Beyond Lip Service
In a speech titled “Science, Edu-cation and Democracy,” delivered at the 1913 annual meeting of the American Association for the Advancement of Science (AAAS) in Atlanta and published a month later in Science magazine, J. McKeen Cattell, owner and editor of Science, declared —while arguing for educational opportunities for Blacks — that “There is not a single mulatto who has done creditable scientific work.” This myth was common in the white world of science, which found it easy both to accept and perpetuate the notion that African-Americans had never done any worthwhile scientific work.
Cattell’s type of sweeping generalization about what a race has or has not done in science is rarely, if ever, heard today. The scientific community has, by and large, moved beyond such crude, unsubstantiated myths. The change of attitude first became evident in the 1920s, when research results of African-American scientists began more often to appear alongside their white counterparts in the various professional journals, as Blacks began, in greater numbers, to participate in scientific communities at the Marine Biological Laboratory in Woods Hole, Mass., and elsewhere. World War II brought further opportunities. At Los Alamos and at the universities and research laboratories involved with the Manhattan Project, many white scientists witnessed for the first time Black scientists joining their community in closer, more integral ways. Blacks who worked together with whites on the atomic bomb included physicists Edwin R. Russell and George W. Reed, as well as the chemists Moddie D. Taylor and the brothers William J. and Lawrence H. Knox.
However, while African-Americans were clearly doing creditable scientific work, they were still not full-fledged members of the scientific community. After the war, African-Americans in science continued their tradition of working at historically Black universities, barred as they were from holding faculty positions at most white research and teaching institutions. This pattern continued through the 1950s, well beyond the legal end to segregation in the landmark Brown v. Board of Education case. In the early to mid-1960s, additional opportunities began to open up in science. While universities began to admit more African-Americans as undergraduates, some of whom entered scientific fields, the scientific community was mostly a passive beneficiary of these developments. Little, if any, progressive action to integrate Blacks into higher education or to bring them into the mainstream of the scientific enterprise emanated from the professional ranks of science.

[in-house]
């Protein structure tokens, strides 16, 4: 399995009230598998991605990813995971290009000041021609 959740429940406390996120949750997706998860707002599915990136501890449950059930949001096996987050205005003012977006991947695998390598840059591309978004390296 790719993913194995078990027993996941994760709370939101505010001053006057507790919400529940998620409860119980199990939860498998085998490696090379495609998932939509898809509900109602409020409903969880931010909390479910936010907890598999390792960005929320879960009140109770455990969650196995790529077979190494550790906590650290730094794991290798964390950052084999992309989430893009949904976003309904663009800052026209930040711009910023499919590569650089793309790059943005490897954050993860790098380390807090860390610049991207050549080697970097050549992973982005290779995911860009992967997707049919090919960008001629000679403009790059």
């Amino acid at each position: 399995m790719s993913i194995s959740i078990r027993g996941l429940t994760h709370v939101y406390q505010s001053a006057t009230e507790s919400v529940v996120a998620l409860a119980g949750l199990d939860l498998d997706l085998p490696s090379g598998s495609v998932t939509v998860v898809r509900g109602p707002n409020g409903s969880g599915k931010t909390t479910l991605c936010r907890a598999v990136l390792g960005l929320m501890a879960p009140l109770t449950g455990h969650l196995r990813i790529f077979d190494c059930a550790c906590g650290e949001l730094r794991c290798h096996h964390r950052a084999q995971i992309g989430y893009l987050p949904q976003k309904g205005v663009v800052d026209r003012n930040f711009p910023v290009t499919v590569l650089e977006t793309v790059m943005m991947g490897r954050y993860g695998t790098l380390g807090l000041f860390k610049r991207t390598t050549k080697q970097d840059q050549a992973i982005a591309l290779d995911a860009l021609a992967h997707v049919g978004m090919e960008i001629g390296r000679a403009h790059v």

Beginning in the early 1970s, American scientists and administrators attempted to increase the number of minorities in science and engineering fields, and intervention programs were initiated to further this mission.
Since the 1970s, scientific organizations, universities and learned societies have opened their membership to include more minorities. Still, the representation of African-Americans in scientific careers hovers around 2 percent. We now realize that there is no quick fix. The systematic and comprehensive development of a scientific legacy for African-Americans will require time and a concerted effort all along the educational pipeline, from preschool through graduate school.
Universities have a special role to play in bringing Blacks into scientific fields, since these institutions serve as filters for entry into the professional world of science. In order to invigorate initiatives to build and sustain a critical mass of African-American students in science at both the undergraduate and graduate levels, more African-American science and engineering faculty need to be recruited. Since recruitment efforts for such faculty are often driven by central-office administrators with less than enthusiastic support from faculty, these efforts are frequently doomed from the start because they create tensions between faculty prerogatives and administrative goals. Because appointment, promotion, and tenure are faculty matters, an increased presence of African-Americans and other minorities in academic departments depends principally on decisions made by majority faculty. Science faculty members must, therefore, be convinced of the appropriateness and rich advantages of bringing into their fields members who are not necessarily reflections of themselves. The efforts of individual scientists, universities and professionals are essential if we are to approach the 21st century with any hope of creating a diverse scientific community. Increasing diversity will require time and commitment beyond lip service, and courage in the face of political detractors.
Kenneth R. Manning, Ph.D., is Thomas Meloy Professor of History of Science & Biography, Massachusetts Institute of Technology. The above is an edited excerpt of his 1998 essay, “Science and Opportunity.”